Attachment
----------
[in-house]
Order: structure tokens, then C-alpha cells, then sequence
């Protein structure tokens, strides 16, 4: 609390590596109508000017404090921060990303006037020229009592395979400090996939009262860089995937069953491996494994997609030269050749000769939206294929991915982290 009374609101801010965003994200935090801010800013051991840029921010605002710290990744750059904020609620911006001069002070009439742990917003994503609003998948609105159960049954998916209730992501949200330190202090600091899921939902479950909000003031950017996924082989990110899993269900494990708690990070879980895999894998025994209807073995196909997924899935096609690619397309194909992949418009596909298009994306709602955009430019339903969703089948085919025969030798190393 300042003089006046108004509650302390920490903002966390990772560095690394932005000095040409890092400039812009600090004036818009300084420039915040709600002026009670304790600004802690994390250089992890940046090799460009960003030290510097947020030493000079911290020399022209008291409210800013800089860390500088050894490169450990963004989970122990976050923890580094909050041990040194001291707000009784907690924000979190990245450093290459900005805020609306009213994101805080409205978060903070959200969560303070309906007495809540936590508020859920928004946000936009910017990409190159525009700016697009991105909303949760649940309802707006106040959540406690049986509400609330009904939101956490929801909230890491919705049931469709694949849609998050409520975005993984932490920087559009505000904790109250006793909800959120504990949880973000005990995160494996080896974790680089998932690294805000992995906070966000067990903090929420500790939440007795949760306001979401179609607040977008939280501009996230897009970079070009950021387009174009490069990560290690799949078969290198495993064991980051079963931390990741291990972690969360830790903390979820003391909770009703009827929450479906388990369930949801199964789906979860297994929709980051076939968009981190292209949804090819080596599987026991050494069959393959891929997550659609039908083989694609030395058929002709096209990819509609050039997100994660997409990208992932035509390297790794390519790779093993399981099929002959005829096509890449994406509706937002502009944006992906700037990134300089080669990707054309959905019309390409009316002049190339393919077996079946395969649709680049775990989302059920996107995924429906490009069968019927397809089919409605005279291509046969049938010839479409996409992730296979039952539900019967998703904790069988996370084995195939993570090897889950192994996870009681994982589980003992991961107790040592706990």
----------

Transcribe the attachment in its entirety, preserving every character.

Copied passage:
[in-house]
Order: structure tokens, then C-alpha cells, then sequence
């Protein structure tokens, strides 16, 4: 609390590596109508000017404090921060990303006037020229009592395979400090996939009262860089995937069953491996494994997609030269050749000769939206294929991915982290 009374609101801010965003994200935090801010800013051991840029921010605002710290990744750059904020609620911006001069002070009439742990917003994503609003998948609105159960049954998916209730992501949200330190202090600091899921939902479950909000003031950017996924082989990110899993269900494990708690990070879980895999894998025994209807073995196909997924899935096609690619397309194909992949418009596909298009994306709602955009430019339903969703089948085919025969030798190393 300042003089006046108004509650302390920490903002966390990772560095690394932005000095040409890092400039812009600090004036818009300084420039915040709600002026009670304790600004802690994390250089992890940046090799460009960003030290510097947020030493000079911290020399022209008291409210800013800089860390500088050894490169450990963004989970122990976050923890580094909050041990040194001291707000009784907690924000979190990245450093290459900005805020609306009213994101805080409205978060903070959200969560303070309906007495809540936590508020859920928004946000936009910017990409190159525009700016697009991105909303949760649940309802707006106040959540406690049986509400609330009904939101956490929801909230890491919705049931469709694949849609998050409520975005993984932490920087559009505000904790109250006793909800959120504990949880973000005990995160494996080896974790680089998932690294805000992995906070966000067990903090929420500790939440007795949760306001979401179609607040977008939280501009996230897009970079070009950021387009174009490069990560290690799949078969290198495993064991980051079963931390990741291990972690969360830790903390979820003391909770009703009827929450479906388990369930949801199964789906979860297994929709980051076939968009981190292209949804090819080596599987026991050494069959393959891929997550659609039908083989694609030395058929002709096209990819509609050039997100994660997409990208992932035509390297790794390519790779093993399981099929002959005829096509890449994406509706937002502009944006992906700037990134300089080669990707054309959905019309390409009316002049190339393919077996079946395969649709680049775990989302059920996107995924429906490009069968019927397809089919409605005279291509046969049938010839479409996409992730296979039952539900019967998703904790069988996370084995195939993570090897889950192994996870009681994982589980003992991961107790040592706990």